Scientists studying a specific kind of bacterium found in dirt believe it could help us produce a ‘stress vaccine’ within the next 10 to 15 years to stave off the risk of developing PTSD and other stress-related illnesses.
The bacterial ‘magic bullet’, known as Mycobacterium vaccae (‘M. vaccae’ for short), contains anti-inflammatory, immunoregulatory, and stress resilience properties. It can alleviate asthma symptoms, prevent a variety of inflammation-related disorders including colitis and certain kinds of bowel disease and could even prevent stress-induced anxiety responses in the human body.
Immunization with a prepared form of M. Vaccae can also induce anti-inflammatory responses in the brain, though the exact mechanism in which it operates remains a mystery.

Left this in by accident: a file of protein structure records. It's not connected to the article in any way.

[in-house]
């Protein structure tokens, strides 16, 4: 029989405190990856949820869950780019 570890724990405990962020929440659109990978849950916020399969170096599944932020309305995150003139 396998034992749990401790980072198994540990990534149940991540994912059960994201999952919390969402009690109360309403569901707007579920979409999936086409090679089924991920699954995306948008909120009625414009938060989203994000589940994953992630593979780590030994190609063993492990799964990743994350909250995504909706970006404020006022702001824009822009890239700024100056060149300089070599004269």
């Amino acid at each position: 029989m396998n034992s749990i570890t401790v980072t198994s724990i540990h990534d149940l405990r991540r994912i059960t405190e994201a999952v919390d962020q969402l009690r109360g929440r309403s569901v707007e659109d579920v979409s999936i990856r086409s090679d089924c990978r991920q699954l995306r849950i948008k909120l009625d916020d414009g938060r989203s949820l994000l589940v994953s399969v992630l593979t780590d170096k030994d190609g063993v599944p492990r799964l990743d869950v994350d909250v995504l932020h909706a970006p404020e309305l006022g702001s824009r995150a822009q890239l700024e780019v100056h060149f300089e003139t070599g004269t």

This latest research, reported in Psychopharmacology, stems from the “old friends” theory which claims that humans and certain microorganisms like M. vaccae co-evolved over millions of years, developing a mutually beneficial relationship. However, our moves towards more urbane lifestyles have made us lose touch with our “old friends.”
“That has put us at higher risk for inflammatory disease and stress-related psychiatric disorders,” neuroendocrinologist Christopher Lowry says.
M. vaccae has already proven effective in trials with mice, now it just remains to be seen how profound an effect our “old friend” can have on humans. Researchers believe they could produce a ‘stress vaccine’ within the next 15 years.
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